In Australia, we would compare a Yuzu fruit to a mix between orange and a lemon. With eighteen per cent of the fruit being juice and 4.5% citric acid (three times more than lemon), Yuzus rind is more commonly used in cooking. With just a tiny amount of rind and juice, the refreshing bittersweetness and acidity are vital in Japanese dishes.
The Yuzu fruit originated over 1,000 years ago and grew in places like Korea, China and Japan. The peel, juice and seeds serve as flavourings for various things like sauces, seasonings and vinegar. Interestingly enough, Yuzu fruit that is converted into oil is used in perfume, cosmetics and aromatherapy.
Although Yuzu fruit takes a whole decade for a seed to become a ripe fruit finally, the final result and benefits are immense. This highly nutritious fruit contains small amounts of iron, zinc, magnesium, calcium, niacin and vitamin E. Providing several advantages such as promoting heart health and reducing inflammation.
Where to find Yuzu fruit in Australia
Yuzu fruits are quickly becoming a sensation in Australia, with farms beginning to grow this wonder fruit and spread the knowledge of its spectacular benefits. This is important as Yuzu fruit is initially labelled as an ugly fruit when you first look at its appearance and, people generally steer away from trying it.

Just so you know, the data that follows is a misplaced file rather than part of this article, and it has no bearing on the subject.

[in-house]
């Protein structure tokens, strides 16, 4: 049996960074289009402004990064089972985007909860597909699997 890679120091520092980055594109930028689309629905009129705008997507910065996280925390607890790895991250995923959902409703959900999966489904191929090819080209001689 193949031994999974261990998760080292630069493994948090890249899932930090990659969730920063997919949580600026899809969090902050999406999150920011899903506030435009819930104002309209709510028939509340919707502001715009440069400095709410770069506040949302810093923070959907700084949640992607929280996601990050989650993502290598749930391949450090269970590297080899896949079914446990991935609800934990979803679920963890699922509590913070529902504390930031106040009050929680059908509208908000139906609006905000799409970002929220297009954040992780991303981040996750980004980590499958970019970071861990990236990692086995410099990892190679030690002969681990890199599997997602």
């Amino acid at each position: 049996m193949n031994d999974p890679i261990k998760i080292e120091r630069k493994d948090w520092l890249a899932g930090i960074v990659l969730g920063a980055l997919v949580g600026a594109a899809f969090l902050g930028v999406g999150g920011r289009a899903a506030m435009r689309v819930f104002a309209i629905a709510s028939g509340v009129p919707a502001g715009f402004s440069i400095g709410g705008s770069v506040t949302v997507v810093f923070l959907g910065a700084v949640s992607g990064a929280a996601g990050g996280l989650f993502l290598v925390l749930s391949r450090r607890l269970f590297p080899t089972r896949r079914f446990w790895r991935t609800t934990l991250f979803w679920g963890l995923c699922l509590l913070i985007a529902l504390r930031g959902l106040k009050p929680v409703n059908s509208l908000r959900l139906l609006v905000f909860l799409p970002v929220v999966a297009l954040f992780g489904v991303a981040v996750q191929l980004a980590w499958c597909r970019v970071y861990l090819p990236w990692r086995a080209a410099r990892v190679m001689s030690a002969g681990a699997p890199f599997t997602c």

There are many growers across Australia, including Mount Yuzu, located in the Australian Alps in Victoria. This 20-acre property is a pristine environment for growing the fruit due to its rich soils, cold, wet winters and hot, dry summers. With a quick google search, you can purchase a range of Yuzu fruit products on the Mount Yuzu website.
Alternatively, you may be lucky enough to find Yuzu fruits from a fruit market with various Asian fruits. If you dare to experiment and live in an area with a suitable climate, you can get your hands on a yuzu fruit tree.
How to use Yuzu fruits?
The yuzu fruit is not meant to be eaten as is because it’s incredibly sour. By adding zesty citrus to your dishes, it can turn an ordinary dish into something remarkable. Below are some cooking methods.
Made with zest, salt, and green Thai chilli peppers, Yuzu kosho is a pasty condiment often paired with sushi or sashimi.
Yuzu Ponzo Sauce
Blended yuzu and kosho create the classic Japanese citrus dipping sauce called Yuzu Ponzo and often used as a sauce with salad, dumplings, meat, fish and, ramen.
Yuzu Juice is very concentrated as it’s just all of the juice from the fruit, similar to lemon juice. It is said the flavour tastes identical to a combination of grapefruit and lime.
With a quick google search, you can find copious amounts of different Yuzu fruit products, including Yuzu paste and syrup. As you begin experimenting with diverse foods such as Yuzu fruits, you will notice how one minor ingredient can completely alter your dishes to chef-style cooking.
— Article From BACK LANE